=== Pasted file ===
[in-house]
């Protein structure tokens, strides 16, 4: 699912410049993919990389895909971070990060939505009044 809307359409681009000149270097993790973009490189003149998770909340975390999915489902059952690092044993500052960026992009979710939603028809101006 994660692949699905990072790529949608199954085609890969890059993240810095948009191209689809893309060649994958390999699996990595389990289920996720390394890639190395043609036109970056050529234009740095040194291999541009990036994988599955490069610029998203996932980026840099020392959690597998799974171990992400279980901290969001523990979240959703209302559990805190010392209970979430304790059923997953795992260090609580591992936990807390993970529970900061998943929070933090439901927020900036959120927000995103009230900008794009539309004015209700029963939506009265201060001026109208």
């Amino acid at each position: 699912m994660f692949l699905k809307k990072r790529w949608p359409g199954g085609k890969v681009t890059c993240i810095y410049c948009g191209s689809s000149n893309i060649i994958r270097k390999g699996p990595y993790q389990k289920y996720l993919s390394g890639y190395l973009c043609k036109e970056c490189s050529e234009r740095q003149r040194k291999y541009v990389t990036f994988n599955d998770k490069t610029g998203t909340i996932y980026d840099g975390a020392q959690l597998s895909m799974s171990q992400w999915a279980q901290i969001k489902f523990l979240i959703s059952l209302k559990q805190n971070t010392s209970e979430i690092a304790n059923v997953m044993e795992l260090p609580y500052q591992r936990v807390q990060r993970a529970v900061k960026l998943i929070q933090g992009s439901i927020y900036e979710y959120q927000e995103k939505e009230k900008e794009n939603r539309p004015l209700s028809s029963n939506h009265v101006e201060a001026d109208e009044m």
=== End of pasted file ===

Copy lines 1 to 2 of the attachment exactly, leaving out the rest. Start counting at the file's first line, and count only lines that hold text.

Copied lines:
[in-house]
């Protein structure tokens, strides 16, 4: 699912410049993919990389895909971070990060939505009044 809307359409681009000149270097993790973009490189003149998770909340975390999915489902059952690092044993500052960026992009979710939603028809101006 994660692949699905990072790529949608199954085609890969890059993240810095948009191209689809893309060649994958390999699996990595389990289920996720390394890639190395043609036109970056050529234009740095040194291999541009990036994988599955490069610029998203996932980026840099020392959690597998799974171990992400279980901290969001523990979240959703209302559990805190010392209970979430304790059923997953795992260090609580591992936990807390993970529970900061998943929070933090439901927020900036959120927000995103009230900008794009539309004015209700029963939506009265201060001026109208």